I must have missed the outrage from the right on this.

  • torourke

    armstp,

    You stated earlier that Timothy McVeigh was a Christian when he committed his act of terrorism, which is categorically false. He stated in that letter to the Buffalo newspaper that he considered himself an agnostic and was also heard many times as having said that “Science is my religion.” Why you feel confident in reasserting something that is flatly untrue is beyond me.

  • SpartacusIsNotDead

    Torouke: “I’ve seen a couple of references here to Timothy McVeigh as a Christian. . . He also told people that “science is my religion”, so people looking for the moral equivalence angle between Islam and Christianity should look elsewhere.”

    The reference to Christians blowing up a federal building pertains to Terry Nichols, a self-identified Christian.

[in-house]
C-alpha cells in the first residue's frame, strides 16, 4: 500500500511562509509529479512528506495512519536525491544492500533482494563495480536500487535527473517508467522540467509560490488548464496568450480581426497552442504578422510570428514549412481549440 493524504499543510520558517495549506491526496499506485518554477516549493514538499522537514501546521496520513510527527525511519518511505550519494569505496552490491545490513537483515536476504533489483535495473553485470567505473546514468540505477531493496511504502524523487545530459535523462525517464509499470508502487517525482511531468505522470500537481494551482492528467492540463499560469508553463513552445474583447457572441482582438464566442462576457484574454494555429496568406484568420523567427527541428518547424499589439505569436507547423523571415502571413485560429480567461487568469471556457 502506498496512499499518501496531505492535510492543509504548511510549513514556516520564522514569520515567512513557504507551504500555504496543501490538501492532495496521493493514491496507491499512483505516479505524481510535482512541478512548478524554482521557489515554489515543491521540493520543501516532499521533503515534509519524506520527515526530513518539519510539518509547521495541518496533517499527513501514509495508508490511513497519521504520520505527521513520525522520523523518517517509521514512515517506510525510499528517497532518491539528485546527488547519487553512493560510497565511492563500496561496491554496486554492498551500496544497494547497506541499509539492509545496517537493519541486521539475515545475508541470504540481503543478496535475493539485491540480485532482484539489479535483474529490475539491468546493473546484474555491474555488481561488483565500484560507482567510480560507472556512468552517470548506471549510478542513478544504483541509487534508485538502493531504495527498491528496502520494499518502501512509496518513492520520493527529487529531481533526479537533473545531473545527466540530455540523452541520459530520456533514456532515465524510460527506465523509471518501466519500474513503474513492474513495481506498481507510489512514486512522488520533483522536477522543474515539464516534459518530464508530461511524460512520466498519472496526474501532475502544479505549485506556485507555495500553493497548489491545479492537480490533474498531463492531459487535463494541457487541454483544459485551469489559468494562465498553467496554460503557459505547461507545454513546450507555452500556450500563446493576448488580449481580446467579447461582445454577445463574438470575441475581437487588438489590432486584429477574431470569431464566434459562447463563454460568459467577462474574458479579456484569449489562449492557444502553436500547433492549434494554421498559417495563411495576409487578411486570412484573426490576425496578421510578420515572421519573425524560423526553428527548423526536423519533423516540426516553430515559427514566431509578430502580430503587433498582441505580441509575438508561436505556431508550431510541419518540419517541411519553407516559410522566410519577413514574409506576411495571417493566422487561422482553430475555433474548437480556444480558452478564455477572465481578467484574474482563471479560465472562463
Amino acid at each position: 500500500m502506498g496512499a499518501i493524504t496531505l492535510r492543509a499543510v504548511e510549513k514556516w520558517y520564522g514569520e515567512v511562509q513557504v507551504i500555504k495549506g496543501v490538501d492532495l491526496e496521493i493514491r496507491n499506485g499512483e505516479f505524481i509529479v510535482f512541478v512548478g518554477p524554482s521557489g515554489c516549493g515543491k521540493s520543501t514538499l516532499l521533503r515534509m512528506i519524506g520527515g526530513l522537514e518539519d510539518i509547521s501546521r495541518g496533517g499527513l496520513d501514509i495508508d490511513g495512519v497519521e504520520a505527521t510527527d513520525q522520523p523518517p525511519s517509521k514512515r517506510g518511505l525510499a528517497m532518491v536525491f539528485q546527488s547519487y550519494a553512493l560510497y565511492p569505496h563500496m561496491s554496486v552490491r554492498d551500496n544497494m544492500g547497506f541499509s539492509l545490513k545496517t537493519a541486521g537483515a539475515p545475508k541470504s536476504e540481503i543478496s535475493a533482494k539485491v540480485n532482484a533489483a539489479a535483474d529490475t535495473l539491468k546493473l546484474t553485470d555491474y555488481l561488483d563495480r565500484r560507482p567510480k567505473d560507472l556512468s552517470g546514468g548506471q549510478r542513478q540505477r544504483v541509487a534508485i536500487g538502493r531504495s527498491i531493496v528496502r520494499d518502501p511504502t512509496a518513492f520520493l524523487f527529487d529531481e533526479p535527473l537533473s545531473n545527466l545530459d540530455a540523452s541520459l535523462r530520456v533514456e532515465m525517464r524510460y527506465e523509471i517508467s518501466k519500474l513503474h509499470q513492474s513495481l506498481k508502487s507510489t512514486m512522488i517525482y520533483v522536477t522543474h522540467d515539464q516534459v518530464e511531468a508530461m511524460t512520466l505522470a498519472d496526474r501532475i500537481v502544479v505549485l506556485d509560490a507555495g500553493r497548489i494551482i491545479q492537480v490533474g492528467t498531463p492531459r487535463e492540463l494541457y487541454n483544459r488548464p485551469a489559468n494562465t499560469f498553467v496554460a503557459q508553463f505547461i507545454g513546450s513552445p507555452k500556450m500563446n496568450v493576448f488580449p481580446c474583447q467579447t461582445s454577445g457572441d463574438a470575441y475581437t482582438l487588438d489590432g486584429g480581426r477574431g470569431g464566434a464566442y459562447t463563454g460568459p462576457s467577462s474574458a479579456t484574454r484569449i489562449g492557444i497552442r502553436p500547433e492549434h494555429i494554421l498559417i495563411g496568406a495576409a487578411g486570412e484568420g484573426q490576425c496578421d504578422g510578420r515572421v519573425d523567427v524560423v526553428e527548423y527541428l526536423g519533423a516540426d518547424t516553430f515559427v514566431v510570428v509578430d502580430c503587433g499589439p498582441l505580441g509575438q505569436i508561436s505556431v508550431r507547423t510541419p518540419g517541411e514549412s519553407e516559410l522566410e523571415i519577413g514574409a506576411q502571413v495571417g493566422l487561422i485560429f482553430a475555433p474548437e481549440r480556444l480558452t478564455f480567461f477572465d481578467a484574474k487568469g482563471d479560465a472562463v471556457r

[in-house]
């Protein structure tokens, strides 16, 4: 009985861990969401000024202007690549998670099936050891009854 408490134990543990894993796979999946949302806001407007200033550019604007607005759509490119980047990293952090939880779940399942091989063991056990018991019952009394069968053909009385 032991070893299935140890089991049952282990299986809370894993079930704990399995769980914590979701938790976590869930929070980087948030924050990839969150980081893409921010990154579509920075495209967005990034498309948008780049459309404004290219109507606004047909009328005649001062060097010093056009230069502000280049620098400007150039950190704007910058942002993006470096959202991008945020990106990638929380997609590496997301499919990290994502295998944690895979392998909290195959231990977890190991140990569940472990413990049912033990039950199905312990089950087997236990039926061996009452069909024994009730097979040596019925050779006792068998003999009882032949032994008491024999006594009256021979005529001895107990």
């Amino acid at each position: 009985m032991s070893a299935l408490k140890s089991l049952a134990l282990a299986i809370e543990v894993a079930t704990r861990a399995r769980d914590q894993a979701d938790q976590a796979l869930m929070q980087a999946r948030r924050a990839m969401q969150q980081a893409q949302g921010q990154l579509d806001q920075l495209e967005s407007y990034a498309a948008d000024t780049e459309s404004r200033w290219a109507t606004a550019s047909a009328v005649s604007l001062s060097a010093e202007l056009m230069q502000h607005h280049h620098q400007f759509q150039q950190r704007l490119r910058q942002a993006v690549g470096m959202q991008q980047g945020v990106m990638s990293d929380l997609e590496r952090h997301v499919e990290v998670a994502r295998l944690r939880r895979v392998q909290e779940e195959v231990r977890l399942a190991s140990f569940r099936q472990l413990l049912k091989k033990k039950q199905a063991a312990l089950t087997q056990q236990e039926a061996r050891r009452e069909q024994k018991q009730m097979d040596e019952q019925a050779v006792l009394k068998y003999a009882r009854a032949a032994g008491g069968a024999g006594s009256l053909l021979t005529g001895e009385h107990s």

This was raised in response to ProfNickD’s patently false claim that Christians do not commit acts of terrorism. Depending on the period of time in question, there are at least as many examples of Christians having committed acts of terrorism as there are of Muslims having done the same. This is an inconvenient fact for those who wish to claim that Islam is a religiously unique cause of terrorism.

    The better explanation is that there are people of all religions who will claim the authority of God (or Allah, etc.) when carrying out violent acts.

  • torourke

    Sparty,

    Wrong:

    http://www.washingtonpost.com/wp-dyn/articles/A37406-2004Jun12.html

    The jailhouse conversion of Terry Nichols to Christianity means that he was of course not a Christian at the time he participated in the OKC bombings. And I wouldn’t go as far as ProfNickD’s claims that Christians never commit acts of terrorism, whether they are religiously-motivated or not. But I would like to see some evidence that Christians are committing “at least” as many acts of terrorism as Muslims are.